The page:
The demo stage at PAX East displayed all of the stylized sequences. In the background of a vast and voluminous cave, a small patch of woodland is mechanically erupted up and out of the underground, gears turning to do so. Upon returning to the above-ground, we find that piece has connected land above allowing us to progress to a new area.
The gameplay of Hob is straightforward and brings to mind the games of a prior generation of action-adventure titles. You can jump, sprint, roll, teleport, and slash your way through enemies, but you'll need the hero’s heavy left gauntlet to get through puzzles and help deliver special attacks. We’ve seen in previous updates that the gauntlet has a grappling hook function, allowing an even greater ability to explore the world. From our demo, combat is far between and not so much the focus, but like a good DnD session, it’s sprinkled in to get the blood flowing. The point of the demo at PAX East was on exploration and puzzle solving, serving as a means to expose us to the visuals of the world.
Perhaps what makes Hob so immersive is how little it communicates to the player directly. As has already been well-documented, Hob has no dialog. The main character doesn’t speak, nor does anyone (or thing) speak to them. Further, the game doesn’t have any signs or markers or waypoints or journal entries. Instead, the real drive to continue the game is simple curiosity: the need to see more of the world, to see where paths go, and, when necessary, to make your own. The developers have some tricks to help guide the player and to give some visual foreshadowing -- for instance, the specific flight path of certain birds or the way the camera pans when entering an area. But at no point during the demo did the game bash the player over the head with what they were supposed to be doing. Instead, Hob presents you with an area and leaves you to your own machinations to determine where to go and how to proceed. That’s not to say Hob is open world or nonlinear, but in our meeting, Runic COO Allen Fong noted how interesting it was to see all the different approaches players had to the same area.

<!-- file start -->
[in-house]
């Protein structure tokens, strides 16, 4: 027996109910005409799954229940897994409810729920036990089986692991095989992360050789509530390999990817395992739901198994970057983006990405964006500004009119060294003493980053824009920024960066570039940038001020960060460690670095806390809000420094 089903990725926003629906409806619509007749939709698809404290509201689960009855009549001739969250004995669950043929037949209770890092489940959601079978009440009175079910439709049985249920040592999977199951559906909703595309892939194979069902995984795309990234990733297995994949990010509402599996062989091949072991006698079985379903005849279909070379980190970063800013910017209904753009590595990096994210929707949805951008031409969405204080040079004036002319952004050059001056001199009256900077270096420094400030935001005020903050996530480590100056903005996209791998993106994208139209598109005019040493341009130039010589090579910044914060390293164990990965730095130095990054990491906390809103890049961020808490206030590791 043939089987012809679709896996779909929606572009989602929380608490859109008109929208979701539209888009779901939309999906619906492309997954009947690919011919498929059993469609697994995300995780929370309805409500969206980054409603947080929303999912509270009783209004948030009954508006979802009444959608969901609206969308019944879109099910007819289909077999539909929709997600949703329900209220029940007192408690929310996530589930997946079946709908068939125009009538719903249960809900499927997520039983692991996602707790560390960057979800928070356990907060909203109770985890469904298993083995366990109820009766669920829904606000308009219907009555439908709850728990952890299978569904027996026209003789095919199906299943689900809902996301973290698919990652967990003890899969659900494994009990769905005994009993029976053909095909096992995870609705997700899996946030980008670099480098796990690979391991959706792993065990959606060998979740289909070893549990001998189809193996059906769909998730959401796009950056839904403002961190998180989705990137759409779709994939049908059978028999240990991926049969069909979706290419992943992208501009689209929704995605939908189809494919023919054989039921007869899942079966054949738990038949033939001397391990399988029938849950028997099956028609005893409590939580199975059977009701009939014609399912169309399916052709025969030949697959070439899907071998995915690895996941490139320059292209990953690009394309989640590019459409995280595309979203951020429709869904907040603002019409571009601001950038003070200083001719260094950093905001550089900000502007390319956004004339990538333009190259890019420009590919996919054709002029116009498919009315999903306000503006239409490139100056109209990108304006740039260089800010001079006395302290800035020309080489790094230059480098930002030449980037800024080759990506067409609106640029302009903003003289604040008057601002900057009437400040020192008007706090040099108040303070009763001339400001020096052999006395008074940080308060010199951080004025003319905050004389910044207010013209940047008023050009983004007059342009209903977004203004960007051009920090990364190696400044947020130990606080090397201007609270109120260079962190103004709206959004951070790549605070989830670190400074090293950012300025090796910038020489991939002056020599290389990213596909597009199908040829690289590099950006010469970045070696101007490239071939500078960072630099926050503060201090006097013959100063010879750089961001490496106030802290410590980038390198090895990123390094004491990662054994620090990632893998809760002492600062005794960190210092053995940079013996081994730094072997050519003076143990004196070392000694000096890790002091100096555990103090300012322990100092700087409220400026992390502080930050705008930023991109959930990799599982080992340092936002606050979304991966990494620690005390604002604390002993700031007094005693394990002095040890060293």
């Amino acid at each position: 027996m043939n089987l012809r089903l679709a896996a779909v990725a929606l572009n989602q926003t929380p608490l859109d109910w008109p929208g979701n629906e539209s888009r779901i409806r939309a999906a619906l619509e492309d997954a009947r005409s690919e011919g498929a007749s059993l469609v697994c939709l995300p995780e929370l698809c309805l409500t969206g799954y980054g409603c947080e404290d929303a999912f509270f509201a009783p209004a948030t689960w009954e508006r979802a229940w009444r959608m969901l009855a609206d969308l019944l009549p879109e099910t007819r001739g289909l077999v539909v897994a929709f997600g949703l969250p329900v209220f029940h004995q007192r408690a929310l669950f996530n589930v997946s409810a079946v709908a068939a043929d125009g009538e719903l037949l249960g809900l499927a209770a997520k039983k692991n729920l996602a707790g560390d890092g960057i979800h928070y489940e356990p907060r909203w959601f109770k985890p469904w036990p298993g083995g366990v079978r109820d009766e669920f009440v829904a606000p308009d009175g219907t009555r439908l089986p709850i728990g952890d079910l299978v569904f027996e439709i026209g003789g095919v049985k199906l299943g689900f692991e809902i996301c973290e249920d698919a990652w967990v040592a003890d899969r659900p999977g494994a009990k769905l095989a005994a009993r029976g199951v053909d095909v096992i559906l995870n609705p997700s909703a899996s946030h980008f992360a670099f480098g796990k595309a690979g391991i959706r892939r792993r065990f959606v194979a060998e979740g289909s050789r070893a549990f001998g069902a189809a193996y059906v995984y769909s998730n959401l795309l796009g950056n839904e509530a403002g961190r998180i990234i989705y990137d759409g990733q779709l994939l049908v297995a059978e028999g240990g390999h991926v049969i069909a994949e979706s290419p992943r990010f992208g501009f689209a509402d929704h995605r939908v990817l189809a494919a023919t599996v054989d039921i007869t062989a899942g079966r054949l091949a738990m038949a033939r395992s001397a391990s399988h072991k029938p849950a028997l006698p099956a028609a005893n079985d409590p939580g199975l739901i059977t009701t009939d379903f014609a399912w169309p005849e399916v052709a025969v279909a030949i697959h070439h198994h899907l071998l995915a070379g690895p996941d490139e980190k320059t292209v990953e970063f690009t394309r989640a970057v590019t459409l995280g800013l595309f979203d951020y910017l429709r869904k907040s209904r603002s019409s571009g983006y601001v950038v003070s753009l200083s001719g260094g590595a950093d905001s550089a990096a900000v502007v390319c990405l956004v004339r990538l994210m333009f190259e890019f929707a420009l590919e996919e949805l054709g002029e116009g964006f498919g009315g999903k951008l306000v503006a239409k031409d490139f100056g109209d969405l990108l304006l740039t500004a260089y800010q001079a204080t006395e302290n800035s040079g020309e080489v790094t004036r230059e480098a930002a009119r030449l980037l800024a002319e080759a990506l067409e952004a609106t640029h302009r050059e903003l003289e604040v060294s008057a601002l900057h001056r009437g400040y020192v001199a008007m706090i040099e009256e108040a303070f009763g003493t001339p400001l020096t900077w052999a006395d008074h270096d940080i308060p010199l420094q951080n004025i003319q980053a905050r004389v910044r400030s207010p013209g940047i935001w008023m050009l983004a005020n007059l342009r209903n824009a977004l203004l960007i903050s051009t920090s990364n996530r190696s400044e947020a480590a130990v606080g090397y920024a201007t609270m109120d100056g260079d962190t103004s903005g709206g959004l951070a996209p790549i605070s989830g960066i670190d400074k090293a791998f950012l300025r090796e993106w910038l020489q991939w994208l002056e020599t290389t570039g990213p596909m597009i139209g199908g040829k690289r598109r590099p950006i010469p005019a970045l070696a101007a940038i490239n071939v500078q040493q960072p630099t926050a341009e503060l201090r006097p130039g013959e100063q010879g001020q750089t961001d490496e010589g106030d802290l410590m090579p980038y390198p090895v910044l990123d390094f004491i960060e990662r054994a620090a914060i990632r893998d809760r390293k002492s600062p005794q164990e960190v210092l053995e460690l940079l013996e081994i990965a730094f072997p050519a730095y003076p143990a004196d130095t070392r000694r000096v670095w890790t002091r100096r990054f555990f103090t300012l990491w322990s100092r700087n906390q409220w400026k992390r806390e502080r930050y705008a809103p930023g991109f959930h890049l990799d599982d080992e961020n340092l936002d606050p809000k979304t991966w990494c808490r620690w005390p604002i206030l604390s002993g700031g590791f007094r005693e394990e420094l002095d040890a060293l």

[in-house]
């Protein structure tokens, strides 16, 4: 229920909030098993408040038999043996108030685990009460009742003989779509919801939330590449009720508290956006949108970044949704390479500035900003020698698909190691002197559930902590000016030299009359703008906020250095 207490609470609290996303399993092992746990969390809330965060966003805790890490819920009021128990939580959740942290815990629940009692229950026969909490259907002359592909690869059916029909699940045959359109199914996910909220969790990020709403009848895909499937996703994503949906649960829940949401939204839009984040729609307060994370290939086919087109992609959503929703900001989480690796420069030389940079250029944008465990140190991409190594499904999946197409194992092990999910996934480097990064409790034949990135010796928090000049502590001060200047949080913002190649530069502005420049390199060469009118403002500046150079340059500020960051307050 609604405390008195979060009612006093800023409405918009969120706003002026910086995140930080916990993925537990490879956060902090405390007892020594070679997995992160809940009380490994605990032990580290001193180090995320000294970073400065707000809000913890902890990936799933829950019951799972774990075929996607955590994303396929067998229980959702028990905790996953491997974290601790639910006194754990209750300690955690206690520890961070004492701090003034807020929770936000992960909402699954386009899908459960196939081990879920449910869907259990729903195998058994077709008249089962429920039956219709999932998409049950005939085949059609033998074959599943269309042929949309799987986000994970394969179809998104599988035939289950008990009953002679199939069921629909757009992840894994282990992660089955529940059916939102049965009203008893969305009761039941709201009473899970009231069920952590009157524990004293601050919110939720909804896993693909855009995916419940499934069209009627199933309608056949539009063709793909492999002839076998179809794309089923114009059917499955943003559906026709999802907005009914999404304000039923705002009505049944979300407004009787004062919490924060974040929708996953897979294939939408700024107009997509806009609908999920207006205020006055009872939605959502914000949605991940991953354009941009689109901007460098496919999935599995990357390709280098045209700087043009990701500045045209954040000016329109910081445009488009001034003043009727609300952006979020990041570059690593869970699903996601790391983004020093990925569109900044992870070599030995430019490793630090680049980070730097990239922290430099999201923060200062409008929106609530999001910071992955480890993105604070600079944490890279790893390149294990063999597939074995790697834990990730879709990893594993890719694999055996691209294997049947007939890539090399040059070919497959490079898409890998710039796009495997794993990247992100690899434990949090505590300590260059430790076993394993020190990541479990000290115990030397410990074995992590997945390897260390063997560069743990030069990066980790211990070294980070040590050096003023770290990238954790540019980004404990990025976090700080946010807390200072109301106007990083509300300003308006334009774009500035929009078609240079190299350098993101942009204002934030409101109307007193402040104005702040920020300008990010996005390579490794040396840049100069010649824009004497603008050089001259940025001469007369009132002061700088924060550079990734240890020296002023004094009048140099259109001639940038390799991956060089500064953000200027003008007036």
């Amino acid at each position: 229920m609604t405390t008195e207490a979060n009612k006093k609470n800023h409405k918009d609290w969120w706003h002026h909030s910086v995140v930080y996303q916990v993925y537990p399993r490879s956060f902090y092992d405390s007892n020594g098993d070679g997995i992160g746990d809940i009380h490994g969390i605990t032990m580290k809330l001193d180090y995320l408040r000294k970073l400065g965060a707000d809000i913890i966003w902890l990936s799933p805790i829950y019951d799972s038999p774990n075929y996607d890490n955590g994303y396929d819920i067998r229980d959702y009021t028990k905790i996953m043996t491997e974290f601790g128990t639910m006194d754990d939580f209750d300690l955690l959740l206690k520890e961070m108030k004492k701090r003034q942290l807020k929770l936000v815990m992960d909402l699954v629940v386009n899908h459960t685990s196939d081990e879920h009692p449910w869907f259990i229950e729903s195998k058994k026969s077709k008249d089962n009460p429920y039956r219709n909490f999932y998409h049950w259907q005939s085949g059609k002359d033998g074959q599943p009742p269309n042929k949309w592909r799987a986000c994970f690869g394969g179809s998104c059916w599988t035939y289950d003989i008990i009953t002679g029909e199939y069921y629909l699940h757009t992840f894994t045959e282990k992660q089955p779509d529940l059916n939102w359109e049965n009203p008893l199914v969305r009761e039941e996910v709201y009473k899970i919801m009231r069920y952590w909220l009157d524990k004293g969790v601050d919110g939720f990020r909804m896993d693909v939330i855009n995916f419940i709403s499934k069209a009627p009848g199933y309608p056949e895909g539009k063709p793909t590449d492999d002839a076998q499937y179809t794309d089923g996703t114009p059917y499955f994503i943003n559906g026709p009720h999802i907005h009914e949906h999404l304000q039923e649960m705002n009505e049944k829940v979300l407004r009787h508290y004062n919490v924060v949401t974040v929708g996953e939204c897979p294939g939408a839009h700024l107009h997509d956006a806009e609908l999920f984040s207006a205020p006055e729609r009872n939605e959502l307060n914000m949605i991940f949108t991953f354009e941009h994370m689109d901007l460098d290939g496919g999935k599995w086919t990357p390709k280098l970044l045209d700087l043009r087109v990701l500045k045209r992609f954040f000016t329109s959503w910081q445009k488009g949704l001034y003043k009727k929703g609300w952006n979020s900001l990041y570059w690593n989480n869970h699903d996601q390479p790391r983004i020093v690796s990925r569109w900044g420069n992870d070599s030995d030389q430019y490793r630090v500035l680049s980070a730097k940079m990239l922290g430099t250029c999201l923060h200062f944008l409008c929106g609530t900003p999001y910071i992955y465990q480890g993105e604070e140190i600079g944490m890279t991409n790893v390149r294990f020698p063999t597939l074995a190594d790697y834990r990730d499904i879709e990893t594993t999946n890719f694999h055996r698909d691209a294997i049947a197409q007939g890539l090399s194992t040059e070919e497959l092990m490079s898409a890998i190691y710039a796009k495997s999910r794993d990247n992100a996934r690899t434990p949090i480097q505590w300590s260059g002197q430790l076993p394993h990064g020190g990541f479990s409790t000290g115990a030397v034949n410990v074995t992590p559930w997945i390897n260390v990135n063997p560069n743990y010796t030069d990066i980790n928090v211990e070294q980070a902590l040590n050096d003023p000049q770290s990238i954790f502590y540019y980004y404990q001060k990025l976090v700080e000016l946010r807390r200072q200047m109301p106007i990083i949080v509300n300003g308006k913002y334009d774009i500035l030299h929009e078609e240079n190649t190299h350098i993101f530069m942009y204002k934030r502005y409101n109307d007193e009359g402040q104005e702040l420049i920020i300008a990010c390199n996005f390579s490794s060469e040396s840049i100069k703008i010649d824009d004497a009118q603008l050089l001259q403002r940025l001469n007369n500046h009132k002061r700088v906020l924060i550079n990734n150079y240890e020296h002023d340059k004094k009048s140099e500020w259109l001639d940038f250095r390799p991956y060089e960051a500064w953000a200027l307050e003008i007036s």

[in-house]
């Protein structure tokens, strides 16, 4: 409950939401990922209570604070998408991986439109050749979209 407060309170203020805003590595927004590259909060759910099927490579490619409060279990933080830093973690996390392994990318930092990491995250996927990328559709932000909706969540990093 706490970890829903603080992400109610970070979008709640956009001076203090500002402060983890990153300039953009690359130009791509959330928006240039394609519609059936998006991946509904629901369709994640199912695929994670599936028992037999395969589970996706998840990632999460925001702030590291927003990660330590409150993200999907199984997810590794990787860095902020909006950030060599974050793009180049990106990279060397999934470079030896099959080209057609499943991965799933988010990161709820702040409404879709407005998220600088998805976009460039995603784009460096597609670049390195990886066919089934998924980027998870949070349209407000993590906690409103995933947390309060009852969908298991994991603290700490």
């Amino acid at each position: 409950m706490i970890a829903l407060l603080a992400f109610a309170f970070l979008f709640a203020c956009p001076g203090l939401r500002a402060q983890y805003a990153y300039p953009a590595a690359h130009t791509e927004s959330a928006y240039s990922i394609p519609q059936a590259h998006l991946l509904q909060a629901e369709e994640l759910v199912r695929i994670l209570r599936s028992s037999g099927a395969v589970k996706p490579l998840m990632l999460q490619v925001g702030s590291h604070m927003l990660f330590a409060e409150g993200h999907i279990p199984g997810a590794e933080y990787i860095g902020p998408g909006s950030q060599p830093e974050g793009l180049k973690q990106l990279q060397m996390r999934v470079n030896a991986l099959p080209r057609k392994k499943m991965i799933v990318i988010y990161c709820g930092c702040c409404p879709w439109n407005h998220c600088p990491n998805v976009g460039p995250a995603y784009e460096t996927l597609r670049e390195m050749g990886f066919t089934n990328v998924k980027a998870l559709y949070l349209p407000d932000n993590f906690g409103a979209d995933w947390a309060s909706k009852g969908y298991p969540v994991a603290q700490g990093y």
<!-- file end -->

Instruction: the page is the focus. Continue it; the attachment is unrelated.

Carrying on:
Hob doesn’t have a release price or date yet, but Runic said it will release this year. If you’ve got an itch for world-building and exploration, Hob has the ointment. The game will release simultaneously on PS4 and PC.
- Keegan Gallick